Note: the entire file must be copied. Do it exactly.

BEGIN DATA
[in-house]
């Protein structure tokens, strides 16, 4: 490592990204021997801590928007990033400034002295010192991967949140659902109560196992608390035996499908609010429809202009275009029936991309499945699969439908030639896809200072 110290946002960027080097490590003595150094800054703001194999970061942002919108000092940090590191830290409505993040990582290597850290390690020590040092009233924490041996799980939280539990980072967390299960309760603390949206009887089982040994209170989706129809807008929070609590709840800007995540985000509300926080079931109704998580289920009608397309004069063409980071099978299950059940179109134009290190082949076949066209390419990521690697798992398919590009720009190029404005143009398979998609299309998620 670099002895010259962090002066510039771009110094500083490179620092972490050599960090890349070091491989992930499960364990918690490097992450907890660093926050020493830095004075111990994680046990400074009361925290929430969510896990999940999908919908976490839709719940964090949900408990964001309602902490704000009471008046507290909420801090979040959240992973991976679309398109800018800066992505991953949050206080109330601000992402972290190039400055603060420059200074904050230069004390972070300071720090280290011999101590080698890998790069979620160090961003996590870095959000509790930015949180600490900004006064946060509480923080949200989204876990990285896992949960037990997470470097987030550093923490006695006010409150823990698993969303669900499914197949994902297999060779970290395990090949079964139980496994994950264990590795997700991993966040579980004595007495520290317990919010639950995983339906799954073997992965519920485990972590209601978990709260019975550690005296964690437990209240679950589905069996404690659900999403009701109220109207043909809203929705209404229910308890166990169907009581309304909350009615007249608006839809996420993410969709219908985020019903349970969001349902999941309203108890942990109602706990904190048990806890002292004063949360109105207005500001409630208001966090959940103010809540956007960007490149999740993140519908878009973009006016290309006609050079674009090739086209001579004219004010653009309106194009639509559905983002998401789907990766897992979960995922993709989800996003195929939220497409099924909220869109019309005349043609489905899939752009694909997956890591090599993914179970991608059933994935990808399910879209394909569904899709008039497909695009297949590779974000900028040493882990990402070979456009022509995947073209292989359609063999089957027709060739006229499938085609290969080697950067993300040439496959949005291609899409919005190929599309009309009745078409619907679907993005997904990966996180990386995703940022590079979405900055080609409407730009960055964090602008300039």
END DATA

[in-house]
């Protein structure tokens, strides 16, 4: 490592990204021997801590928007990033400034002295010192991967949140659902109560196992608390035996499908609010429809202009275009029936991309499945699969439908030639896809200072 110290946002960027080097490590003595150094800054703001194999970061942002919108000092940090590191830290409505993040990582290597850290390690020590040092009233924490041996799980939280539990980072967390299960309760603390949206009887089982040994209170989706129809807008929070609590709840800007995540985000509300926080079931109704998580289920009608397309004069063409980071099978299950059940179109134009290190082949076949066209390419990521690697798992398919590009720009190029404005143009398979998609299309998620 670099002895010259962090002066510039771009110094500083490179620092972490050599960090890349070091491989992930499960364990918690490097992450907890660093926050020493830095004075111990994680046990400074009361925290929430969510896990999940999908919908976490839709719940964090949900408990964001309602902490704000009471008046507290909420801090979040959240992973991976679309398109800018800066992505991953949050206080109330601000992402972290190039400055603060420059200074904050230069004390972070300071720090280290011999101590080698890998790069979620160090961003996590870095959000509790930015949180600490900004006064946060509480923080949200989204876990990285896992949960037990997470470097987030550093923490006695006010409150823990698993969303669900499914197949994902297999060779970290395990090949079964139980496994994950264990590795997700991993966040579980004595007495520290317990919010639950995983339906799954073997992965519920485990972590209601978990709260019975550690005296964690437990209240679950589905069996404690659900999403009701109220109207043909809203929705209404229910308890166990169907009581309304909350009615007249608006839809996420993410969709219908985020019903349970969001349902999941309203108890942990109602706990904190048990806890002292004063949360109105207005500001409630208001966090959940103010809540956007960007490149999740993140519908878009973009006016290309006609050079674009090739086209001579004219004010653009309106194009639509559905983002998401789907990766897992979960995922993709989800996003195929939220497409099924909220869109019309005349043609489905899939752009694909997956890591090599993914179970991608059933994935990808399910879209394909569904899709008039497909695009297949590779974000900028040493882990990402070979456009022509995947073209292989359609063999089957027709060739006229499938085609290969080697950067993300040439496959949005291609899409919005190929599309009309009745078409619907679907993005997904990966996180990386995703940022590079979405900055080609409407730009960055964090602008300039």